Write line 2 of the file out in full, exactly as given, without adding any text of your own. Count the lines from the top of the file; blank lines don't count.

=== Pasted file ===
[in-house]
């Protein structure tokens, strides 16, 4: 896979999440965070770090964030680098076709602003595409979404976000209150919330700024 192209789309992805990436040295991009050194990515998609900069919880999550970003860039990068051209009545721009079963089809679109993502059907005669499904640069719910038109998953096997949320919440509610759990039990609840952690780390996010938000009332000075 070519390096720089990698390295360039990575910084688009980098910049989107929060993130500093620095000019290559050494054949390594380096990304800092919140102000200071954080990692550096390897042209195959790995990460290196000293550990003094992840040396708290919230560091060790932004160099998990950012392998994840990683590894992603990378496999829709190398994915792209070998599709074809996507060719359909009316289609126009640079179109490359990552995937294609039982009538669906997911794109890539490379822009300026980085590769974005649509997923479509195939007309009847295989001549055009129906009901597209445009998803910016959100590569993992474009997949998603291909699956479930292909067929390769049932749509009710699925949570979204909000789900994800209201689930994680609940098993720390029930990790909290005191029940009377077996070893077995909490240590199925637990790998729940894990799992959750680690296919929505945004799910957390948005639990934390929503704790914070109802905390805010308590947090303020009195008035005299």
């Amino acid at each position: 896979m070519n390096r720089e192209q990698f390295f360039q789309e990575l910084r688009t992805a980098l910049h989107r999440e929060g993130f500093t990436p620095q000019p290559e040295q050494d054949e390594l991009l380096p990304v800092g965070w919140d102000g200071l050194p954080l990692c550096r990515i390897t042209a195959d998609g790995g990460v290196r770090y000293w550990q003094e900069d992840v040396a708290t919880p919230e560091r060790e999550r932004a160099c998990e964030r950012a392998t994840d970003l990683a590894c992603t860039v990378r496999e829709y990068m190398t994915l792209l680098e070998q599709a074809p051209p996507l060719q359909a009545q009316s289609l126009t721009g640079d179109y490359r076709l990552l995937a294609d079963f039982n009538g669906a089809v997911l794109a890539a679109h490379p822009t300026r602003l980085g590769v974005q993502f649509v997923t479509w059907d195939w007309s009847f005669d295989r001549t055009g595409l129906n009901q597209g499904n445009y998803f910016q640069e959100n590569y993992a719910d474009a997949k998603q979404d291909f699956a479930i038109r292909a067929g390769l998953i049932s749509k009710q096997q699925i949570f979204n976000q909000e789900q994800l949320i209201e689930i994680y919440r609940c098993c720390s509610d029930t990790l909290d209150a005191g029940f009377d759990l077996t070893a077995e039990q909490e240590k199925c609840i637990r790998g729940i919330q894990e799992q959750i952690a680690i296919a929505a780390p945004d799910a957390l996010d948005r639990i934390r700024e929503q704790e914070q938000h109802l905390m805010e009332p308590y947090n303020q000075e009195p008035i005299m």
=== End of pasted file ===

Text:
């Protein structure tokens, strides 16, 4: 896979999440965070770090964030680098076709602003595409979404976000209150919330700024 192209789309992805990436040295991009050194990515998609900069919880999550970003860039990068051209009545721009079963089809679109993502059907005669499904640069719910038109998953096997949320919440509610759990039990609840952690780390996010938000009332000075 070519390096720089990698390295360039990575910084688009980098910049989107929060993130500093620095000019290559050494054949390594380096990304800092919140102000200071954080990692550096390897042209195959790995990460290196000293550990003094992840040396708290919230560091060790932004160099998990950012392998994840990683590894992603990378496999829709190398994915792209070998599709074809996507060719359909009316289609126009640079179109490359990552995937294609039982009538669906997911794109890539490379822009300026980085590769974005649509997923479509195939007309009847295989001549055009129906009901597209445009998803910016959100590569993992474009997949998603291909699956479930292909067929390769049932749509009710699925949570979204909000789900994800209201689930994680609940098993720390029930990790909290005191029940009377077996070893077995909490240590199925637990790998729940894990799992959750680690296919929505945004799910957390948005639990934390929503704790914070109802905390805010308590947090303020009195008035005299």